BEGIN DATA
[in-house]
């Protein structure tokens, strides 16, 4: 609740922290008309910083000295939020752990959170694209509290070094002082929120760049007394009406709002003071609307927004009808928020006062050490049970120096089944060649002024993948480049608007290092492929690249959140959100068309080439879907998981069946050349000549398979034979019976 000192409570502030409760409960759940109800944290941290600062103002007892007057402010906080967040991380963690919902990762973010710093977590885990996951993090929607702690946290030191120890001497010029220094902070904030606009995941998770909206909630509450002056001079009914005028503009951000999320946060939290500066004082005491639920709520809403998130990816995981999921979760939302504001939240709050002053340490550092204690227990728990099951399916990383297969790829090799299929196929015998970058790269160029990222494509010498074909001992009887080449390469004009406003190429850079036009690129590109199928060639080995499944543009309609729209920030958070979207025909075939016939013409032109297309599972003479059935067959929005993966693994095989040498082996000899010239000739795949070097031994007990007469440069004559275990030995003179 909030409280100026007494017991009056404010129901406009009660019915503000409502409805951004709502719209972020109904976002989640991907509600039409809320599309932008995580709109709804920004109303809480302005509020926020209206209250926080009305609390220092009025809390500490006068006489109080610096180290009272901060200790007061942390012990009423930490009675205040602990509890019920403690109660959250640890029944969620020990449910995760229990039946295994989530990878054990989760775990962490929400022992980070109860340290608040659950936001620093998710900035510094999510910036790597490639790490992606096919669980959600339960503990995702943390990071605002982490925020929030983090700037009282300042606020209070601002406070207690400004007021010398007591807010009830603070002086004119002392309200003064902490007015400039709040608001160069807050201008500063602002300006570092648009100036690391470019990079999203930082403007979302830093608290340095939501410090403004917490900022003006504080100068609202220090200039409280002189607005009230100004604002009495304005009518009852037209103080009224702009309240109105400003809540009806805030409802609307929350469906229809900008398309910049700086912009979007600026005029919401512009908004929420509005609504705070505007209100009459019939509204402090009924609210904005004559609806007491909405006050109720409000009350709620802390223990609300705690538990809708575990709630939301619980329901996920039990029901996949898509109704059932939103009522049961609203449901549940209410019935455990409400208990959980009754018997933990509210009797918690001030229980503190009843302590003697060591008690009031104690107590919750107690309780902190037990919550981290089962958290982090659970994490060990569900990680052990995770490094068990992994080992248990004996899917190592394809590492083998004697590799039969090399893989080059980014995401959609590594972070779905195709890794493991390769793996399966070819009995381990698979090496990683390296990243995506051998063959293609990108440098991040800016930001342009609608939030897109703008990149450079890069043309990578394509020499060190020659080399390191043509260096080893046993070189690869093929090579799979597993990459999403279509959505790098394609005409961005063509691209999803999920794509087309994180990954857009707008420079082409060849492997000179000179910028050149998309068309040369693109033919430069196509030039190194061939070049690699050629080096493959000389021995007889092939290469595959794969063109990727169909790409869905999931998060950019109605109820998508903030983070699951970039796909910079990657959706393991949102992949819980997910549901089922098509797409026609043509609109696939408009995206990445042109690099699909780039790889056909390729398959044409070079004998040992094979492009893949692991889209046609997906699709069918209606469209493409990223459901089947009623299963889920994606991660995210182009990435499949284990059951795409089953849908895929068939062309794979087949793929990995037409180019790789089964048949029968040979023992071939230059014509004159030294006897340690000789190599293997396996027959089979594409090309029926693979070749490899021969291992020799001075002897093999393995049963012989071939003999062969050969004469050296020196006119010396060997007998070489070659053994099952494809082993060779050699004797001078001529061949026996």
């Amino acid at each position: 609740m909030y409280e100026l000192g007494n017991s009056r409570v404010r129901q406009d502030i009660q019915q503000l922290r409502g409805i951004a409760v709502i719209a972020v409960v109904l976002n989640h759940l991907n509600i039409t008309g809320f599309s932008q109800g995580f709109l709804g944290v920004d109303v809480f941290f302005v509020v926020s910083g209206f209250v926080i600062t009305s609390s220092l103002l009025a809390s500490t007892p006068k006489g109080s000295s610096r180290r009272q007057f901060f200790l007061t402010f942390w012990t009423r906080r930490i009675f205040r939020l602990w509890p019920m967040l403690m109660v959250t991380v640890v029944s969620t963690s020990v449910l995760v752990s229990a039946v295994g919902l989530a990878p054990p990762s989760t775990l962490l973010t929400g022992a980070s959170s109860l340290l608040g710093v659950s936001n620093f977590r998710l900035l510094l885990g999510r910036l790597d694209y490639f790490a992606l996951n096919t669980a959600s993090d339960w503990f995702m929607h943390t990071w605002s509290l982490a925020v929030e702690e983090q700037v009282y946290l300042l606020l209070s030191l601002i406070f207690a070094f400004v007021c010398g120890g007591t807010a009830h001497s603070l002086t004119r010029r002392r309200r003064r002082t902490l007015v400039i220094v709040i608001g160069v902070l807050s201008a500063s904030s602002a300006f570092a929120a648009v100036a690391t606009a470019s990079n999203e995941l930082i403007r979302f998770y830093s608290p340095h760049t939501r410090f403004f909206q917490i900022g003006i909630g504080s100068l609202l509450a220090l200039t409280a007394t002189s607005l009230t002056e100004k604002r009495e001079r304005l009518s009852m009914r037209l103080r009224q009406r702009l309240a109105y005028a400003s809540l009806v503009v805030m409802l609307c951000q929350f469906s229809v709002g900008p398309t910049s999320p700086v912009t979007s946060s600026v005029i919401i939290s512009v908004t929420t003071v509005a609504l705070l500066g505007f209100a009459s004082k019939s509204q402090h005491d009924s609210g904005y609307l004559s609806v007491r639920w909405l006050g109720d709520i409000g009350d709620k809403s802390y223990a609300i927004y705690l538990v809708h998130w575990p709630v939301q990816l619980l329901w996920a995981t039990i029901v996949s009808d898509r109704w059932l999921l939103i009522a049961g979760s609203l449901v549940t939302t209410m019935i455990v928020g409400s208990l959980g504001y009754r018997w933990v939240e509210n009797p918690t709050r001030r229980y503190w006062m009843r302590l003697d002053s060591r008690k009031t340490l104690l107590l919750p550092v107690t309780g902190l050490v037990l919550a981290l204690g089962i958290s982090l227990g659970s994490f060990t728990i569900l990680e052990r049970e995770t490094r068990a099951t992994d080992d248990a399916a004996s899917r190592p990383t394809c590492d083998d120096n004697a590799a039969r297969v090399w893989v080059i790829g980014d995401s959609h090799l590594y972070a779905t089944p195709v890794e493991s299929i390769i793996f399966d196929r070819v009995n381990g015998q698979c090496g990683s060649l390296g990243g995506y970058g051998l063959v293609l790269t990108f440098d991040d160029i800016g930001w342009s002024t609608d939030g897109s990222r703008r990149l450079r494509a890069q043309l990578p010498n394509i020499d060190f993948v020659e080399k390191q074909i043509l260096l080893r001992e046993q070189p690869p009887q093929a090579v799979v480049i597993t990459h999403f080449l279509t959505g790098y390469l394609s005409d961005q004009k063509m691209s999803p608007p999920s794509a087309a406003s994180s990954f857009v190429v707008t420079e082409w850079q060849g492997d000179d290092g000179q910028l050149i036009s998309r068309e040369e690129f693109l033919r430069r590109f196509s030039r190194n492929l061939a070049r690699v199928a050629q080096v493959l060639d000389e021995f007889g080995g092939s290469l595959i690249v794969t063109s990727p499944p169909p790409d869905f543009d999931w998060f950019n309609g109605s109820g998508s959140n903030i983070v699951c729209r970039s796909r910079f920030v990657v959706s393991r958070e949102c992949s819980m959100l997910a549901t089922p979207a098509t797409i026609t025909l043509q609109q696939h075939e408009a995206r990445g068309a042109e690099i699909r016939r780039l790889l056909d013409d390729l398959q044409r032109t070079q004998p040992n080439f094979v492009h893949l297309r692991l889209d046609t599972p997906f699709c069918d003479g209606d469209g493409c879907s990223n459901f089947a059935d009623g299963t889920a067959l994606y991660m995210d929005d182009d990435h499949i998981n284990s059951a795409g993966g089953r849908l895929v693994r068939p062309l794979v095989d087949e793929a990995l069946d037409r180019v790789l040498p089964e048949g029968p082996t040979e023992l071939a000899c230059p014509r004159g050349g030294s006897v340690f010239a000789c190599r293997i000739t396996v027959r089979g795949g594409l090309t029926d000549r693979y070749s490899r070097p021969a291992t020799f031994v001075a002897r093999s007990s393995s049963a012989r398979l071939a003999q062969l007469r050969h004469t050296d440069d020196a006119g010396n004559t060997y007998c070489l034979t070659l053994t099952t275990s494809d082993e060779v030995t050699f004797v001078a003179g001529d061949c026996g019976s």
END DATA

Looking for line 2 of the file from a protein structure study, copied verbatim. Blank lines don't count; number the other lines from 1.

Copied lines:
């Protein structure tokens, strides 16, 4: 609740922290008309910083000295939020752990959170694209509290070094002082929120760049007394009406709002003071609307927004009808928020006062050490049970120096089944060649002024993948480049608007290092492929690249959140959100068309080439879907998981069946050349000549398979034979019976 000192409570502030409760409960759940109800944290941290600062103002007892007057402010906080967040991380963690919902990762973010710093977590885990996951993090929607702690946290030191120890001497010029220094902070904030606009995941998770909206909630509450002056001079009914005028503009951000999320946060939290500066004082005491639920709520809403998130990816995981999921979760939302504001939240709050002053340490550092204690227990728990099951399916990383297969790829090799299929196929015998970058790269160029990222494509010498074909001992009887080449390469004009406003190429850079036009690129590109199928060639080995499944543009309609729209920030958070979207025909075939016939013409032109297309599972003479059935067959929005993966693994095989040498082996000899010239000739795949070097031994007990007469440069004559275990030995003179 909030409280100026007494017991009056404010129901406009009660019915503000409502409805951004709502719209972020109904976002989640991907509600039409809320599309932008995580709109709804920004109303809480302005509020926020209206209250926080009305609390220092009025809390500490006068006489109080610096180290009272901060200790007061942390012990009423930490009675205040602990509890019920403690109660959250640890029944969620020990449910995760229990039946295994989530990878054990989760775990962490929400022992980070109860340290608040659950936001620093998710900035510094999510910036790597490639790490992606096919669980959600339960503990995702943390990071605002982490925020929030983090700037009282300042606020209070601002406070207690400004007021010398007591807010009830603070002086004119002392309200003064902490007015400039709040608001160069807050201008500063602002300006570092648009100036690391470019990079999203930082403007979302830093608290340095939501410090403004917490900022003006504080100068609202220090200039409280002189607005009230100004604002009495304005009518009852037209103080009224702009309240109105400003809540009806805030409802609307929350469906229809900008398309910049700086912009979007600026005029919401512009908004929420509005609504705070505007209100009459019939509204402090009924609210904005004559609806007491909405006050109720409000009350709620802390223990609300705690538990809708575990709630939301619980329901996920039990029901996949898509109704059932939103009522049961609203449901549940209410019935455990409400208990959980009754018997933990509210009797918690001030229980503190009843302590003697060591008690009031104690107590919750107690309780902190037990919550981290089962958290982090659970994490060990569900990680052990995770490094068990992994080992248990004996899917190592394809590492083998004697590799039969090399893989080059980014995401959609590594972070779905195709890794493991390769793996399966070819009995381990698979090496990683390296990243995506051998063959293609990108440098991040800016930001342009609608939030897109703008990149450079890069043309990578394509020499060190020659080399390191043509260096080893046993070189690869093929090579799979597993990459999403279509959505790098394609005409961005063509691209999803999920794509087309994180990954857009707008420079082409060849492997000179000179910028050149998309068309040369693109033919430069196509030039190194061939070049690699050629080096493959000389021995007889092939290469595959794969063109990727169909790409869905999931998060950019109605109820998508903030983070699951970039796909910079990657959706393991949102992949819980997910549901089922098509797409026609043509609109696939408009995206990445042109690099699909780039790889056909390729398959044409070079004998040992094979492009893949692991889209046609997906699709069918209606469209493409990223459901089947009623299963889920994606991660995210182009990435499949284990059951795409089953849908895929068939062309794979087949793929990995037409180019790789089964048949029968040979023992071939230059014509004159030294006897340690000789190599293997396996027959089979594409090309029926693979070749490899021969291992020799001075002897093999393995049963012989071939003999062969050969004469050296020196006119010396060997007998070489070659053994099952494809082993060779050699004797001078001529061949026996």